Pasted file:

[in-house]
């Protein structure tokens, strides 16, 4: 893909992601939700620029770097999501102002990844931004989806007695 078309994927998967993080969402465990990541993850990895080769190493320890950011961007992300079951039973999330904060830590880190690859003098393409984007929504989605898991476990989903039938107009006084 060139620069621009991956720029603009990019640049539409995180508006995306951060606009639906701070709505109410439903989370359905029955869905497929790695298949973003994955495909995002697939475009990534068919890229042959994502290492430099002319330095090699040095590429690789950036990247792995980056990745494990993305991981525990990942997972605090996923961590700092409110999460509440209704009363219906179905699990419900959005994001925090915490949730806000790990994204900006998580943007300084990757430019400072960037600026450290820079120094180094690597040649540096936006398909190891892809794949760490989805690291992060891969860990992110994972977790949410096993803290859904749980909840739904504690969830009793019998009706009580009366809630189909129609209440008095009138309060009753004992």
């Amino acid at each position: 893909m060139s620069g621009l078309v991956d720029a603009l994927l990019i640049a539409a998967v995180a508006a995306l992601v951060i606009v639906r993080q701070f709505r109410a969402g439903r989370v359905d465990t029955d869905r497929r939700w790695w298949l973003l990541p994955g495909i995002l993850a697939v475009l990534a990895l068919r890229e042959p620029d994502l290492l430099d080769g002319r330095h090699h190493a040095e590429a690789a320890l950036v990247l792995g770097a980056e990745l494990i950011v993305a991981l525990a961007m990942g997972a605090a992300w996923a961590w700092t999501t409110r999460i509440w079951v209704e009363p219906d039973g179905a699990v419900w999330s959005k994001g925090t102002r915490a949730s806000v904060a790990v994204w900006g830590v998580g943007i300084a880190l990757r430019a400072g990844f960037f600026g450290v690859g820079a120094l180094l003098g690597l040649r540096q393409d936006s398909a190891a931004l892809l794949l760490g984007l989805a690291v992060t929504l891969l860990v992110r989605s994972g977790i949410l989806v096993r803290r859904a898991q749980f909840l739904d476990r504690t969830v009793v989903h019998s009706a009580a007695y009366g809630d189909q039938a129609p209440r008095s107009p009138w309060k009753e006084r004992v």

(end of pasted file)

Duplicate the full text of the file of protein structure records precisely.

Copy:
[in-house]
């Protein structure tokens, strides 16, 4: 893909992601939700620029770097999501102002990844931004989806007695 078309994927998967993080969402465990990541993850990895080769190493320890950011961007992300079951039973999330904060830590880190690859003098393409984007929504989605898991476990989903039938107009006084 060139620069621009991956720029603009990019640049539409995180508006995306951060606009639906701070709505109410439903989370359905029955869905497929790695298949973003994955495909995002697939475009990534068919890229042959994502290492430099002319330095090699040095590429690789950036990247792995980056990745494990993305991981525990990942997972605090996923961590700092409110999460509440209704009363219906179905699990419900959005994001925090915490949730806000790990994204900006998580943007300084990757430019400072960037600026450290820079120094180094690597040649540096936006398909190891892809794949760490989805690291992060891969860990992110994972977790949410096993803290859904749980909840739904504690969830009793019998009706009580009366809630189909129609209440008095009138309060009753004992």
């Amino acid at each position: 893909m060139s620069g621009l078309v991956d720029a603009l994927l990019i640049a539409a998967v995180a508006a995306l992601v951060i606009v639906r993080q701070f709505r109410a969402g439903r989370v359905d465990t029955d869905r497929r939700w790695w298949l973003l990541p994955g495909i995002l993850a697939v475009l990534a990895l068919r890229e042959p620029d994502l290492l430099d080769g002319r330095h090699h190493a040095e590429a690789a320890l950036v990247l792995g770097a980056e990745l494990i950011v993305a991981l525990a961007m990942g997972a605090a992300w996923a961590w700092t999501t409110r999460i509440w079951v209704e009363p219906d039973g179905a699990v419900w999330s959005k994001g925090t102002r915490a949730s806000v904060a790990v994204w900006g830590v998580g943007i300084a880190l990757r430019a400072g990844f960037f600026g450290v690859g820079a120094l180094l003098g690597l040649r540096q393409d936006s398909a190891a931004l892809l794949l760490g984007l989805a690291v992060t929504l891969l860990v992110r989605s994972g977790i949410l989806v096993r803290r859904a898991q749980f909840l739904d476990r504690t969830v009793v989903h019998s009706a009580a007695y009366g809630d189909q039938a129609p209440r008095s107009p009138w309060k009753e006084r004992v």